You can train your brain to multitask better
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Contrary to what most people think, most humans are atrocious at multi-tasking.
In fact, only about 2% of the population can excel on more than one task at the same time, according to research by David Strayer, a psychology professor at the University of Utah. The rest of us get worse at things when we try to do more than one thing at once.
There's hope though - at least some. Psychology researchers have found that people can improve their multitasking abilities, and a recent study published in the journal Proceedings of the National Academy of Sciences pinpoints at least part of how that looks in the brain.
Researchers at The University of Queensland in Australia wanted to see specifically if people could get better at multitasking with training. If so, the researchers would use brain imaging technology to examine how those study participants' brains changed along the way.
They selected 100 people for the study - a good number for research involving brain imaging - and set them to doing two tasks: pushing a button when the right one of two shapes flashed on a screen and when they heard one of two sounds. Those aren't tasks we juggle in real life, of course, but are common in such studies.
Researchers first had study participants familiarize themselves with the tasks. They then had participants do the tasks one a time and then try to complete them simultaneously while scanning their brains with an MRI machine.
As you might imagine, people took longer and made more errors while trying to do both tasks at the same time.
Then they split the group in half. The training group did multitasking training sessions over the next three days, while the control group did another sort of training focused on visual ability to search for something. (The researchers didn't want a "motivation gap," where the control group basically knows they are supposed to perform worse, so they had them do some sort of training).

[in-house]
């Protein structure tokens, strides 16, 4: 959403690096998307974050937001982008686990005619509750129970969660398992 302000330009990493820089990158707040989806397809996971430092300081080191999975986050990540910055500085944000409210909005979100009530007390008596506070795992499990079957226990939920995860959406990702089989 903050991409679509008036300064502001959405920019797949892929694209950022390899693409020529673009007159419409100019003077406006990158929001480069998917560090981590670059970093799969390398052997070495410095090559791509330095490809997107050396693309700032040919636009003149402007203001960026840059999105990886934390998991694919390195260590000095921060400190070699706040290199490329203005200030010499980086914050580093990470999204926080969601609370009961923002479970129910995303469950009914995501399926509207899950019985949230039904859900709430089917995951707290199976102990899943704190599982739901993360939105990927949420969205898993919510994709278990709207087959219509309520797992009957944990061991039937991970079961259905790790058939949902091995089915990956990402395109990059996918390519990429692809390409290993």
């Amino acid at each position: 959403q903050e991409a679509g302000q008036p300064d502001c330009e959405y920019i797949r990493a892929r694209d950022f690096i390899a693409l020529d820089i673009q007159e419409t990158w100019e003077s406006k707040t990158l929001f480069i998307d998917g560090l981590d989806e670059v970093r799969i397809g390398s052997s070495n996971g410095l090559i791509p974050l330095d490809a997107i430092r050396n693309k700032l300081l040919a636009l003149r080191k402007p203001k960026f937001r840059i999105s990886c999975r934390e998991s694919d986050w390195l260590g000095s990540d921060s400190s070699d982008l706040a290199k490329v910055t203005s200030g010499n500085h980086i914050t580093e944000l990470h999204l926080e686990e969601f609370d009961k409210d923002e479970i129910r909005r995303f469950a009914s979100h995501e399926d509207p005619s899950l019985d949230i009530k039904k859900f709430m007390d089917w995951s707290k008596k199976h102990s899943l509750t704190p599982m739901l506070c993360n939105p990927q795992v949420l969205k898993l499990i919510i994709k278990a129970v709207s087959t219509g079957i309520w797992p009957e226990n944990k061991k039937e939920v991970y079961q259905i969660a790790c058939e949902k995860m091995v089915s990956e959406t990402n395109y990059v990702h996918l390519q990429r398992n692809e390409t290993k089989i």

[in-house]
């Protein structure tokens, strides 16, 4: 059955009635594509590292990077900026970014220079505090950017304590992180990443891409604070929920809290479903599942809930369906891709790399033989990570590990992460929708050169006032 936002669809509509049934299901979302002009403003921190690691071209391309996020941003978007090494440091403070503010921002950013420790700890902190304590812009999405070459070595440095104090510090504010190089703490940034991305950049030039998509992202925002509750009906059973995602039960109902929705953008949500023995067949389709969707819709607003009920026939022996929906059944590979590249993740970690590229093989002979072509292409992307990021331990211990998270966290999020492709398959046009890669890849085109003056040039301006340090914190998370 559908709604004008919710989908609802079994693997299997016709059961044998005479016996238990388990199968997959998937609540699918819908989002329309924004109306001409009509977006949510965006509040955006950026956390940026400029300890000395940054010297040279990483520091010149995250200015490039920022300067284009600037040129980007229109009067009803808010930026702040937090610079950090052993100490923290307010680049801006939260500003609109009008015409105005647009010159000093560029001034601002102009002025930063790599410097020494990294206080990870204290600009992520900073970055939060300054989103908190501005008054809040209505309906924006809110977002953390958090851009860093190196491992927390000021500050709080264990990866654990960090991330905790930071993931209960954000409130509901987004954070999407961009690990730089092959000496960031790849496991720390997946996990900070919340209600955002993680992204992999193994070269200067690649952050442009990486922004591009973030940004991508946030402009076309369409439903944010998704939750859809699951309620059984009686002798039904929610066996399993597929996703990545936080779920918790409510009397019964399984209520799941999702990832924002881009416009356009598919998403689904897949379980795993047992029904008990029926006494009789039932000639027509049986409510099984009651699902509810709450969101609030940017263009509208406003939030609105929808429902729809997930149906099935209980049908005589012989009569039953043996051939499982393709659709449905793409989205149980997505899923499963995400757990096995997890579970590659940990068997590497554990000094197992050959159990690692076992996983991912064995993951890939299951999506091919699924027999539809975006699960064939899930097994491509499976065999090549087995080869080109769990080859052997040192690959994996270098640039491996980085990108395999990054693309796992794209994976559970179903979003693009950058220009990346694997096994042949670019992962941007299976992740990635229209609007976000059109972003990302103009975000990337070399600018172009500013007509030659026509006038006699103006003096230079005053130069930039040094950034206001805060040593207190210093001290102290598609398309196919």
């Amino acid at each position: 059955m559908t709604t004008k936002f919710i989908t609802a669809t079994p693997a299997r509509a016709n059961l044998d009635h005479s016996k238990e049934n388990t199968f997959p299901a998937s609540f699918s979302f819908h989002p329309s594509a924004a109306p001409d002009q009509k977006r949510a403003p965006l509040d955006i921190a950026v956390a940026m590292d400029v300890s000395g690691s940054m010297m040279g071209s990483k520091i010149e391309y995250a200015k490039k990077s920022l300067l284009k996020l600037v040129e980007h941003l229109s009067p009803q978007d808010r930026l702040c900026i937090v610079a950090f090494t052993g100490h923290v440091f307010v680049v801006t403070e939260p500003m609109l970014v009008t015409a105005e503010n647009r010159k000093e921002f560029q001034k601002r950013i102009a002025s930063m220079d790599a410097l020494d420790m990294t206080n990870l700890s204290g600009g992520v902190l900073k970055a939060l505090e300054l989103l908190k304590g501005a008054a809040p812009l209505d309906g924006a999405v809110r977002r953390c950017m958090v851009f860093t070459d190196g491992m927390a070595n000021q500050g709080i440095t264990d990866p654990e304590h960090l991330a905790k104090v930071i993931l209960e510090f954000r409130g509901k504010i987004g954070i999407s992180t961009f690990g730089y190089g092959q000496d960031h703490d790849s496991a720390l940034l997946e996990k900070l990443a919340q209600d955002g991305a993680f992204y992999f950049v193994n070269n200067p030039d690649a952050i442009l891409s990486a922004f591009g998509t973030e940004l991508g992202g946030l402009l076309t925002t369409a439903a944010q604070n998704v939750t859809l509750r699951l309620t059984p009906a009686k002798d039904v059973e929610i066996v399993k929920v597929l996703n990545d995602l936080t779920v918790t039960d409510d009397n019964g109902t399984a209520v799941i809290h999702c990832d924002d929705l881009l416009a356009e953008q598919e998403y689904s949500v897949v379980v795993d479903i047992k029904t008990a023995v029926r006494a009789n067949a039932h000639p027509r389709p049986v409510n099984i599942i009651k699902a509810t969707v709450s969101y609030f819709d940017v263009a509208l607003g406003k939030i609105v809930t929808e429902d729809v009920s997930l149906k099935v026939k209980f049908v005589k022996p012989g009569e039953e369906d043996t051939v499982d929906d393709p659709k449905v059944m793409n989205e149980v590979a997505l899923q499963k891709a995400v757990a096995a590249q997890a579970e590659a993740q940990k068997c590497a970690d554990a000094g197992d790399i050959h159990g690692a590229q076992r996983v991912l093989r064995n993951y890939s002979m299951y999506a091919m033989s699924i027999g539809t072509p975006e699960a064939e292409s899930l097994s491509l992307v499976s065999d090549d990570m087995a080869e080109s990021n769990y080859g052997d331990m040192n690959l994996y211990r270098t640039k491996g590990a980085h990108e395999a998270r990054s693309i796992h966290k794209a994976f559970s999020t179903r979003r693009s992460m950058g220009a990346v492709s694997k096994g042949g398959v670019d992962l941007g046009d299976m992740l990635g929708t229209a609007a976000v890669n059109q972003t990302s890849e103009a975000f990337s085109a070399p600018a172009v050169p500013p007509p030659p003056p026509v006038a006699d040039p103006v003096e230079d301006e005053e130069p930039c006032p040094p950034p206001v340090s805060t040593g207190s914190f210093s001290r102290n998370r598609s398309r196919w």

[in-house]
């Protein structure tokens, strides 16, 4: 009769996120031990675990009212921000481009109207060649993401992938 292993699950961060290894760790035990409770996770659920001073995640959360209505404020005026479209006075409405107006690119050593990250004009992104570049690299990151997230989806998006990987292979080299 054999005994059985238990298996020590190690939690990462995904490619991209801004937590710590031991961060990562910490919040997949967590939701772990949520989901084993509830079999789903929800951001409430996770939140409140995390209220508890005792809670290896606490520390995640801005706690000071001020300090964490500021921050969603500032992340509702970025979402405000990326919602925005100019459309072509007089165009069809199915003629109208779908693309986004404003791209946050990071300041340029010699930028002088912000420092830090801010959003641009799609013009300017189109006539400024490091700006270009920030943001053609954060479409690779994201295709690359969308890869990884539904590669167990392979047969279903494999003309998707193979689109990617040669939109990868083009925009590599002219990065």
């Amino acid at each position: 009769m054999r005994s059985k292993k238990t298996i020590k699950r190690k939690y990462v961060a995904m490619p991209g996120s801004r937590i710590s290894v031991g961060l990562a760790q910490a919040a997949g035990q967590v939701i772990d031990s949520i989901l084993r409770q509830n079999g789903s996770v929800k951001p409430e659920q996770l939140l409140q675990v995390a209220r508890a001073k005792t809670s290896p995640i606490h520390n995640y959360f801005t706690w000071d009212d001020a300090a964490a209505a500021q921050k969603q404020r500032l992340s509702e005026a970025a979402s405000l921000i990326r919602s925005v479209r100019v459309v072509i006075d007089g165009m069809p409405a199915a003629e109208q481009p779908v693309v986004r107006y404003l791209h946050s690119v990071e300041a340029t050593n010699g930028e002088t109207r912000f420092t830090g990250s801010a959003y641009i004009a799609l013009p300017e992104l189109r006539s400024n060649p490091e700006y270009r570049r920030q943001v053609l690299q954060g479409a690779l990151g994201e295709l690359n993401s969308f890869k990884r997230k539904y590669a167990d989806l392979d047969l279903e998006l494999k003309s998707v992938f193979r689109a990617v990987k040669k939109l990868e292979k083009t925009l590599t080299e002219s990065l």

After three days, both groups took the test again while having their brains scanned. Both groups performed better than they had the first time, but the group who'd received multitasking training improved speed and accuracy significantly more while multitasking than the control group.
The training was nothing special - essentially practicing each task by itself and then at the same time - and yet it worked, suggesting that practicing multitasking may actually make people better at it.
What was happening in the brain?
Researchers focused their attention on the frontoparietal and subcortical (FP-SC) brain regions, since these areas are known to be important for performing multiple tasks.
In the study, they write that the main hypothesis for how multitasking training works has typically been that the FP-SC stops being involved when a person has received training for a task. This is not what they found.
Instead, they found that the tasks seemed to trigger more specific areas of the FP-SC regions after training. These areas were still where information was being processed, but it was processed in more specific and - they think - efficient ways. In the study, they write that this suggests "training refines the neural code that contributes to task performance."
So we've learned not only that people can improve at multi-tasking, but that specifically we can improve the parts of our brain that are connected to helping us multitask.
But there are still caveats here. The participants in this study had to do each task - blinking shape, sound, and both together - a mind-numbing 1,008 times, which is quite a lot of practice. We also don't know that training improves all types of multitasking or what the limits of that training might be. These tasks involved a specific type of activity, but the brain regions involved in other, more complex activities (like walking and texting simultaneously, or responding to emails while writing a report) might be totally different and impossible to improve.
If there's a part of your life that continuously trains you to handle two tasks simultaneously, this work indicates that you at least have a shot at getting better at it. Just remember that even if your multitasking performance can be improved, you'll still be more efficient if you try to focus on just one task at a time.
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